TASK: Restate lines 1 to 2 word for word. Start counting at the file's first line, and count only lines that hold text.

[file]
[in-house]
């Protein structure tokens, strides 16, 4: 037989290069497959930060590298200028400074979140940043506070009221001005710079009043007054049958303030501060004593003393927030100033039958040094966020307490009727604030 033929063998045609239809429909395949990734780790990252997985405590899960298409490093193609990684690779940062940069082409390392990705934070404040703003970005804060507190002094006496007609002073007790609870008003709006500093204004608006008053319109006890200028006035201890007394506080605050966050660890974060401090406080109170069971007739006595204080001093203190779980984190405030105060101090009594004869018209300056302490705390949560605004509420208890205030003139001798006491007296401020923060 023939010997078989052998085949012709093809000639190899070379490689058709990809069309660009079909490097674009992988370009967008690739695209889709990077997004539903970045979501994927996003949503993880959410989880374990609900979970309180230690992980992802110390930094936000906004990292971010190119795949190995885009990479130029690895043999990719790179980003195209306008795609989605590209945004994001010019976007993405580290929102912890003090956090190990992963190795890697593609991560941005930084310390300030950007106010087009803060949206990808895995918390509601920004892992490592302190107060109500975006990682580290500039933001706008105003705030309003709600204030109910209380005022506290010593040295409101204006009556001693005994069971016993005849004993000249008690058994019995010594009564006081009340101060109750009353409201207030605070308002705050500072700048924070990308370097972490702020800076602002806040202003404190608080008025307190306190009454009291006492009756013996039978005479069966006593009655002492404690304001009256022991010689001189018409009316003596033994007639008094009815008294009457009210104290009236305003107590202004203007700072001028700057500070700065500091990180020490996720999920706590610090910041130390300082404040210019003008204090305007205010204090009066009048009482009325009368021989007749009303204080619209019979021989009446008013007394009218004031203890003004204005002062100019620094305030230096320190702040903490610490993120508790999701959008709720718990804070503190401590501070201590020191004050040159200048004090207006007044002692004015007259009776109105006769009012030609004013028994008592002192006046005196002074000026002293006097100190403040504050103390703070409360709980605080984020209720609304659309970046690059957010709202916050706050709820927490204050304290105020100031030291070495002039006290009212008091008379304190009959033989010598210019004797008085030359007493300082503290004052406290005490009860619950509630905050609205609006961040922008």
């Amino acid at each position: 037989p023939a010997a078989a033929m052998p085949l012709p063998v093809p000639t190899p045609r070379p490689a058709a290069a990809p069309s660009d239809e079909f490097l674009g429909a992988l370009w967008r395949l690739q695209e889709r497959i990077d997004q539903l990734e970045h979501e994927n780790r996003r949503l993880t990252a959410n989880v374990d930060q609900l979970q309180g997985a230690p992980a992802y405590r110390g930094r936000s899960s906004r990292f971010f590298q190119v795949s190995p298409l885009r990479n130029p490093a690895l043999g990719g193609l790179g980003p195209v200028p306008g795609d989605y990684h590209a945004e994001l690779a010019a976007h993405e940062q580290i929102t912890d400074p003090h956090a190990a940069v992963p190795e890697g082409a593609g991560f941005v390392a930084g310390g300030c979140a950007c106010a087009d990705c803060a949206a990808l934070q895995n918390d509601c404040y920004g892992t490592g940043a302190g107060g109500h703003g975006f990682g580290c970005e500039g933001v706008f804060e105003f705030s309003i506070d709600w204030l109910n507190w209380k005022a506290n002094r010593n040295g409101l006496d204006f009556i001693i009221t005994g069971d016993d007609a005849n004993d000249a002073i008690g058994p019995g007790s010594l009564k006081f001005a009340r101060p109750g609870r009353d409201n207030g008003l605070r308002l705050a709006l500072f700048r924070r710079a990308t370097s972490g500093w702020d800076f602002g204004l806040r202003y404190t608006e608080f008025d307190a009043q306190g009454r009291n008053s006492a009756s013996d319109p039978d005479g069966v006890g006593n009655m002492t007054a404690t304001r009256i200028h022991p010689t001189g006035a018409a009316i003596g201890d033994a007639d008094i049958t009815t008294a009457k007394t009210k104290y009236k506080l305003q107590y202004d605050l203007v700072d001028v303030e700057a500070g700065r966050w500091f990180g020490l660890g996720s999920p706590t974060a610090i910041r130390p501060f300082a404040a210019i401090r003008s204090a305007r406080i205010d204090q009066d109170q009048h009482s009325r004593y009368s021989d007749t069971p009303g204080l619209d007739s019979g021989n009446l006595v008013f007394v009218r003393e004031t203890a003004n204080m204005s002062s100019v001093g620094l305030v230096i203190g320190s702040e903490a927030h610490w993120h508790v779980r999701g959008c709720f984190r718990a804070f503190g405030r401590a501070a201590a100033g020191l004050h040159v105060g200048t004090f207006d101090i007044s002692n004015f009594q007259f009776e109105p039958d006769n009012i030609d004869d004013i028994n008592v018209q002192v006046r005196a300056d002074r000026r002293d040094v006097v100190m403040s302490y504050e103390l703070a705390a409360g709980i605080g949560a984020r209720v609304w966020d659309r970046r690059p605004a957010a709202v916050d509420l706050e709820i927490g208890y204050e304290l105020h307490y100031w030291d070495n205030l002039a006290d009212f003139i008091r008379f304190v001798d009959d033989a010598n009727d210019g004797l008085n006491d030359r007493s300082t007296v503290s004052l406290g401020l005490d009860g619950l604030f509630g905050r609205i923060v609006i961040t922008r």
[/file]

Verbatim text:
[in-house]
């Protein structure tokens, strides 16, 4: 037989290069497959930060590298200028400074979140940043506070009221001005710079009043007054049958303030501060004593003393927030100033039958040094966020307490009727604030 033929063998045609239809429909395949990734780790990252997985405590899960298409490093193609990684690779940062940069082409390392990705934070404040703003970005804060507190002094006496007609002073007790609870008003709006500093204004608006008053319109006890200028006035201890007394506080605050966050660890974060401090406080109170069971007739006595204080001093203190779980984190405030105060101090009594004869018209300056302490705390949560605004509420208890205030003139001798006491007296401020923060 023939010997078989052998085949012709093809000639190899070379490689058709990809069309660009079909490097674009992988370009967008690739695209889709990077997004539903970045979501994927996003949503993880959410989880374990609900979970309180230690992980992802110390930094936000906004990292971010190119795949190995885009990479130029690895043999990719790179980003195209306008795609989605590209945004994001010019976007993405580290929102912890003090956090190990992963190795890697593609991560941005930084310390300030950007106010087009803060949206990808895995918390509601920004892992490592302190107060109500975006990682580290500039933001706008105003705030309003709600204030109910209380005022506290010593040295409101204006009556001693005994069971016993005849004993000249008690058994019995010594009564006081009340101060109750009353409201207030605070308002705050500072700048924070990308370097972490702020800076602002806040202003404190608080008025307190306190009454009291006492009756013996039978005479069966006593009655002492404690304001009256022991010689001189018409009316003596033994007639008094009815008294009457009210104290009236305003107590202004203007700072001028700057500070700065500091990180020490996720999920706590610090910041130390300082404040210019003008204090305007205010204090009066009048009482009325009368021989007749009303204080619209019979021989009446008013007394009218004031203890003004204005002062100019620094305030230096320190702040903490610490993120508790999701959008709720718990804070503190401590501070201590020191004050040159200048004090207006007044002692004015007259009776109105006769009012030609004013028994008592002192006046005196002074000026002293006097100190403040504050103390703070409360709980605080984020209720609304659309970046690059957010709202916050706050709820927490204050304290105020100031030291070495002039006290009212008091008379304190009959033989010598210019004797008085030359007493300082503290004052406290005490009860619950509630905050609205609006961040922008």